Once the system is setup and it has an internet connection, it will activate automatically, as it will just check online whether your PC has been registered with m$, and if that was the case, it'll be reactivated automatically.
DanNetwork EngineerAuthor Commented:
I just ran the Chkdsk /X /R /F and now I got this error message:
DanNetwork EngineerAuthor Commented:
Win 10 used to work, not sure if it was ever activated before?  Do I risk it and see what happens?
If it wasn't activated, you wouldn't have had a key anyway. If you did the free upgrade, and that upgrade was successful, then it was active.

Besides that, there are some differences between an activated Windows 10 and one that isn't. For example on the not activated version you can.t change display settings, like you can't add Desktop icons etc., and also you see the OS and version mentioned on the bottom right of the display (above the clock of the taskbar). On activated systems that info isn't shown.

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If chkdsk has problems, that could mean the disk is bad. Run the disk manufacturer's diagnostic utility on it. Most of those are included on the UBCD which was mentioned earlier.
DanNetwork EngineerAuthor Commented:
I ran the Dell diagnostics and it said everything is fine, but the HD sometimes makes a noise, so I'm just going to replace it and then install the OS.  Also, it says that it has a 32GB SSD and then a 2nd drive, so is that 32GB SSD built onto the motherboard?

Is there a way to find out?
Scott CSenior EngineerCommented:
Yes, unless you have a separate bay the SSD is internal.  Since it's a Dell enter the service tag number on their site and it will tell you exactly what you have.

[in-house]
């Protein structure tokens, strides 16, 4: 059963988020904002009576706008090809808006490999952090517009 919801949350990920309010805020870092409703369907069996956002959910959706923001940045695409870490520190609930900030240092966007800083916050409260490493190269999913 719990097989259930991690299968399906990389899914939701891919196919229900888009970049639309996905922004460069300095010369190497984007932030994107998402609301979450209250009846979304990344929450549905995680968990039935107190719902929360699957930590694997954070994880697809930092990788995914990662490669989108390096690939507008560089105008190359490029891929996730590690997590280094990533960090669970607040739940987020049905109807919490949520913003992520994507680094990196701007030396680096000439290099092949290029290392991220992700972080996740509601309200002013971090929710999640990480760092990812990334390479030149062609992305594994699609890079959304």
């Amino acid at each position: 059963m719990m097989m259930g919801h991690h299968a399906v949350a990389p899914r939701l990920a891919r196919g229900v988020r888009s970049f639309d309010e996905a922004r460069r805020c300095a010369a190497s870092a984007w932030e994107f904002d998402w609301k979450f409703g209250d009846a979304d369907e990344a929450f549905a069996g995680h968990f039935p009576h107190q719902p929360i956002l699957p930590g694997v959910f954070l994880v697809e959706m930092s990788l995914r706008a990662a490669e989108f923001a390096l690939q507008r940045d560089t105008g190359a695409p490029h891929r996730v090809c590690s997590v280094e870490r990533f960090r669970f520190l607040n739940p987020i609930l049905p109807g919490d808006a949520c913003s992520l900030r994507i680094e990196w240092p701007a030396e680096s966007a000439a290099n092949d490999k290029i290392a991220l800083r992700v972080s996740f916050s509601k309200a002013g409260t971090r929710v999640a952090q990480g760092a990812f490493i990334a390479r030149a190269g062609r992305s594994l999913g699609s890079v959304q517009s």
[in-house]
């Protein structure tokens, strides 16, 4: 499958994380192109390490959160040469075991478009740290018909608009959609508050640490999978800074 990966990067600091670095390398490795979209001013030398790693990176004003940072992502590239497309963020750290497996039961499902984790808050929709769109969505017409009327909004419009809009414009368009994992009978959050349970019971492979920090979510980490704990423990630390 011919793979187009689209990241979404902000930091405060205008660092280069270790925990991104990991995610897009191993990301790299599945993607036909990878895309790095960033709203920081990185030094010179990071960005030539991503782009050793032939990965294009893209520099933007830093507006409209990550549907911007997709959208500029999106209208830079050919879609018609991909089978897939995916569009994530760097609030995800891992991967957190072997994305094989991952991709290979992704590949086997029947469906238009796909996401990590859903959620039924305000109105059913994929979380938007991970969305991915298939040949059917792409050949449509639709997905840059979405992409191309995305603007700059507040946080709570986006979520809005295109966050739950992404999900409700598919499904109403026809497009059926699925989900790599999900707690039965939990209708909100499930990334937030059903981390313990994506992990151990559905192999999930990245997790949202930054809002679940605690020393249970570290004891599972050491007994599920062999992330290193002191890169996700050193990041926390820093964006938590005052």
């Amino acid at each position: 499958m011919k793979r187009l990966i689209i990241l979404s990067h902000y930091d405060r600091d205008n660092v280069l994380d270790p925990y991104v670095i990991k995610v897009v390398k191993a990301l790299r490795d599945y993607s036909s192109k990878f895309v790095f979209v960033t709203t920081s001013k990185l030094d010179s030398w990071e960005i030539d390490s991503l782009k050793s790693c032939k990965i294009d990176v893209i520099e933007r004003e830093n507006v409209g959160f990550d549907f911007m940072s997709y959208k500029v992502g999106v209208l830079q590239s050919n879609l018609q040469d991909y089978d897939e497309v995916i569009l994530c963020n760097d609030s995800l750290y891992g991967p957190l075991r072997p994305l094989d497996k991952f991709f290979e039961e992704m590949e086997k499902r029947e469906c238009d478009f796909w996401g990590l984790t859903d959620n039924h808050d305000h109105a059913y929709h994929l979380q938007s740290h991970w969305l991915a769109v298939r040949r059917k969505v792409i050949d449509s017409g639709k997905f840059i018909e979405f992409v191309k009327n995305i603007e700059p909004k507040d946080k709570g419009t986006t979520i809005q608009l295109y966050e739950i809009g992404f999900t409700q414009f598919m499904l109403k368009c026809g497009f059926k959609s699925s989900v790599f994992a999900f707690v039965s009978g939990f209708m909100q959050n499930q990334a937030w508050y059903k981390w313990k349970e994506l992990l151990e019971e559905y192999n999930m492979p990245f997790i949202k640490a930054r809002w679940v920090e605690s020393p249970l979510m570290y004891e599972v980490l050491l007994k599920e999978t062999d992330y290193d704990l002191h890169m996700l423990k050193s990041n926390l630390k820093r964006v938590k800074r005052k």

Which drive is the OS installed on?  

If the SSD is good I'd install the OS there. That will give you a faster boot time.  Boot from SSD and keep programs and data on the new HD.
DanNetwork EngineerAuthor Commented:
Here's what dell's site says:

SSDR, 32, S3, FULL, MCARD, PM830
Module, Solid State Drive, 32, Full, Mcard, #2, 830

HARD DRIVE, 500, S2, 5.4K, 512E, 7, JAG-B
MODULE, HARD DRIVE, 500, 5.4, P11, 7, 4KE, JAG-B
The OS is probably on the SSD. Make sure it's firmware is up-to-date, and also run the SSD's diagnostic. tool. Probably Dell has such a tool available, or check on Samsung's site, as it is a Samsung.

You can't replace that SSD with just any model, as it is an "MCard".
David Johnson, CD, MVPOwnerCommented:
a small ssd like this is probably being used for caching. using intel smart response
DanNetwork EngineerAuthor Commented:
Thanks guys,  I installed another drive, installed win 10 and it's working fine.  I just couldn't figure out how to stop it from that endless loop.
Since the user didn't care if they lost everyone on their laptop, I just did a fresh install of win 10.